We hit the ground running our first morning taking the Tube to Decorex, an annual design fair showcasing the latest and greatest in international products for interiors from lamps to furniture and textiles to tiles and carpeting. We were greeted at the entry by rare Exmoor Horned sheep (pictured above: upper left) to remind us of the starting point for many of the products we were about to see…WOOL! The Exmoor Horn was developed in Exmoor, Devon in the 19th century, but is a descendant of sheep that had roamed on the moors for several hundred years.
There was much to take in but I fell in love with these smart swing arms that come with hip, customizable macrame shades from Naomi Paul (pictured above: lower left.)
I was also thrilled to find another source for fresh patterns of Moroccan tiles that I had never seen before from Habibi Interiors (pictured above: upper right.) I usually order from Mosaic House in New York, but am always thrilled to find new resources!
Being the textile FREAK that I am, I found myself drawn to two textile booths- Tibor LTD, founded in 1946, known for its unusual yarns and wovens and influenced by the interdisciplinary principles of the Bauhaus movenment, Tibor LTD is run by the lovely Sam Reich, who has charmingly inherited the company from his grandad. Tibor Ltd. notably wove the original textiles for the seats on the Concorde, Hermes and several commisions for the Royal Family (Tibor samples pictured above: lower right.)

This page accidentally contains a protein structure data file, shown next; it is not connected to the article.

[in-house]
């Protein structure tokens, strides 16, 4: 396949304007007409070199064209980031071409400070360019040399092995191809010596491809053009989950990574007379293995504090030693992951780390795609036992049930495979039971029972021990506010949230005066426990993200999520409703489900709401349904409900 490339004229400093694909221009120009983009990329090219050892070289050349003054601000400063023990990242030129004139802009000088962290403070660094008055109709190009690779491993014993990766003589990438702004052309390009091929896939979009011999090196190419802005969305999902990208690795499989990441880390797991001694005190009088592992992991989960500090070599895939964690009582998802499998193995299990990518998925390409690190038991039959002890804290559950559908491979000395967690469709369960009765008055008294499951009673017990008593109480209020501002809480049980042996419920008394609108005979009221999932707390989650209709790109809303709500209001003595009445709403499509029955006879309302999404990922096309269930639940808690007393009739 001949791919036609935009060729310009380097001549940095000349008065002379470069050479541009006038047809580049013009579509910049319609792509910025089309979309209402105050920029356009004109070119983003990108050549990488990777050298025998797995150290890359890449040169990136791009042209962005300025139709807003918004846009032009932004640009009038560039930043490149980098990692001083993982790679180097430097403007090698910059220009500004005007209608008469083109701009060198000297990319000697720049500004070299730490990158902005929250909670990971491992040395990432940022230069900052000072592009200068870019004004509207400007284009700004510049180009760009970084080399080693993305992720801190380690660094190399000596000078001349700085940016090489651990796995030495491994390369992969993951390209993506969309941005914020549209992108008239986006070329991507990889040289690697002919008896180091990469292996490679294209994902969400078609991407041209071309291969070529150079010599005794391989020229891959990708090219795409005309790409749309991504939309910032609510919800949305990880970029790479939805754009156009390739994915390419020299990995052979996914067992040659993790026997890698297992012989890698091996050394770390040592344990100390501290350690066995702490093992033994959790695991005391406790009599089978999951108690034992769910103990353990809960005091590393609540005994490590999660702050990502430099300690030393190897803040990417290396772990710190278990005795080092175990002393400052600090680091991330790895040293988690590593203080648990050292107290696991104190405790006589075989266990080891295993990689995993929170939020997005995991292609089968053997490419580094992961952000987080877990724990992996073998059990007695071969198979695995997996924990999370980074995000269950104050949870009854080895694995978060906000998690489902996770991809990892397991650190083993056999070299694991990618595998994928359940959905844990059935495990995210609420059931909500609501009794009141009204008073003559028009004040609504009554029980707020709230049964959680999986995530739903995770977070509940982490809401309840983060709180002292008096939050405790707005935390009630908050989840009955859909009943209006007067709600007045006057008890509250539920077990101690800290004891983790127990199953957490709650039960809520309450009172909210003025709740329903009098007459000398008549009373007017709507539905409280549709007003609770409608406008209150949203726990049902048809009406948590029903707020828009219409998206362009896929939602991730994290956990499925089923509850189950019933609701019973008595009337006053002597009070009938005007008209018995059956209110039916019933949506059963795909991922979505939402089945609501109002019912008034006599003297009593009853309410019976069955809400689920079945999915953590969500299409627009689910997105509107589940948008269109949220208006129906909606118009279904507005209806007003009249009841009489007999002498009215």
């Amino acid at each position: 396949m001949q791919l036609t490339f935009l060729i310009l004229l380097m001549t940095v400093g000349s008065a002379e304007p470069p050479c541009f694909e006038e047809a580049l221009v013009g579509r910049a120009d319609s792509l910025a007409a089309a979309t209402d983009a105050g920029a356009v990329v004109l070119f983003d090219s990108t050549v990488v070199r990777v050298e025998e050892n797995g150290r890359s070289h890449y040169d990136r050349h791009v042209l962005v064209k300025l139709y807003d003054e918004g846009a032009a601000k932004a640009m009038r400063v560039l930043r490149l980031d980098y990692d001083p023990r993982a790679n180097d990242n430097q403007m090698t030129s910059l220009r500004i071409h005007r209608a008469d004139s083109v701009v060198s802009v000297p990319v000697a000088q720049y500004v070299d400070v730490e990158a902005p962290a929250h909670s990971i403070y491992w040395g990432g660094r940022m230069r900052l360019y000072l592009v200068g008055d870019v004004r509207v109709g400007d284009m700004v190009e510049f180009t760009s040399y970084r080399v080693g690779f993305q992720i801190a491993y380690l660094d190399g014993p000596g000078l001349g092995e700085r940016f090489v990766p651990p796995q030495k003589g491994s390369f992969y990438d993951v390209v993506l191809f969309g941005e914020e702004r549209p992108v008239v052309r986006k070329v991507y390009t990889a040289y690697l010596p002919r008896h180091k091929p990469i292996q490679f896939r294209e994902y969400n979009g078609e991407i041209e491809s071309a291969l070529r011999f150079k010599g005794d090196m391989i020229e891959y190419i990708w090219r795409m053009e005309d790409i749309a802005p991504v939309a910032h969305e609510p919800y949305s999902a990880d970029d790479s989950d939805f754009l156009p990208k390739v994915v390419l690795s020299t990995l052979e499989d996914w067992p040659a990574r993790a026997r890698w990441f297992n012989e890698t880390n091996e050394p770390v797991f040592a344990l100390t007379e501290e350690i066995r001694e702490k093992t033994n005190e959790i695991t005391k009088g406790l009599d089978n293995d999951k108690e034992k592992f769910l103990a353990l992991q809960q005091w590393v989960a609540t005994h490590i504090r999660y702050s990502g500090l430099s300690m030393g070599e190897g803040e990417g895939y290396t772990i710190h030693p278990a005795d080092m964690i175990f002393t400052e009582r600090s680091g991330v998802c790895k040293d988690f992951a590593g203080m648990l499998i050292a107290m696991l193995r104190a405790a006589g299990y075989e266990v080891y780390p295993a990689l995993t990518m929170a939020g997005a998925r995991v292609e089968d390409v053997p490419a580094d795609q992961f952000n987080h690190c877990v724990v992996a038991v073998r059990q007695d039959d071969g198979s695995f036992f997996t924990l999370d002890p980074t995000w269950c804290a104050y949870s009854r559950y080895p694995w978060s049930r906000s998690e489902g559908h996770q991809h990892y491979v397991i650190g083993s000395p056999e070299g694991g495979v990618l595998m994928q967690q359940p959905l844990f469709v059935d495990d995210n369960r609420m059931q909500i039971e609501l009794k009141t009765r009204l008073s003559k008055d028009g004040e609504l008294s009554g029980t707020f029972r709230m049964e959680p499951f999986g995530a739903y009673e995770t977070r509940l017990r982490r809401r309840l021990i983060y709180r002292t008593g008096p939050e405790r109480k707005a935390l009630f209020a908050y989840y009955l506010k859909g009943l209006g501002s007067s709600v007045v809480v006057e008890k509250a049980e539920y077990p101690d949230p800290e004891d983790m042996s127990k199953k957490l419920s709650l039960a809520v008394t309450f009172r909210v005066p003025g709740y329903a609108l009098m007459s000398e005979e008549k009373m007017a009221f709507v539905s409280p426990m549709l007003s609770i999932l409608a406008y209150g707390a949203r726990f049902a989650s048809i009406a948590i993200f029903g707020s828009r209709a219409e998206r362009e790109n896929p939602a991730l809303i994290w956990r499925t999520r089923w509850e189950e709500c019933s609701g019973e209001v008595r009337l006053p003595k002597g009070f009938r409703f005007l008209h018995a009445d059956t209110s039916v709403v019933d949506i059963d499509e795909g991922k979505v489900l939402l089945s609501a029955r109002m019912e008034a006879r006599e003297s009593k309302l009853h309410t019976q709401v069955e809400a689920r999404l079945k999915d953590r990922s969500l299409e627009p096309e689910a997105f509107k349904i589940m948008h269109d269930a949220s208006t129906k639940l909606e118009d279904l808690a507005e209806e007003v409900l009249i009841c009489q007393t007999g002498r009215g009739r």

Soie de Lune is owned and operated by Designer Anou Thammavong and investor Daniel Marcus out of London, specializing in luxurious, hand-woven upholstery cloth for sale to the high end trade. I look forward to visiting Lauren Hwang Bespoke, where they are represented in the US, later in the Fall and showcasing her gorgeous, sensitive lines more thoroughly in another post.
As we were leaving the tent, Soloman & Wu, a company celebrated for their unusual metal finishes on table tops and panelling, grabbed my attention with a pink and blue enameled table top that reminded me of a cross between a giant Sweet Tart, spin art, and the splatter works of Jackson Pollack (pictured to the right.)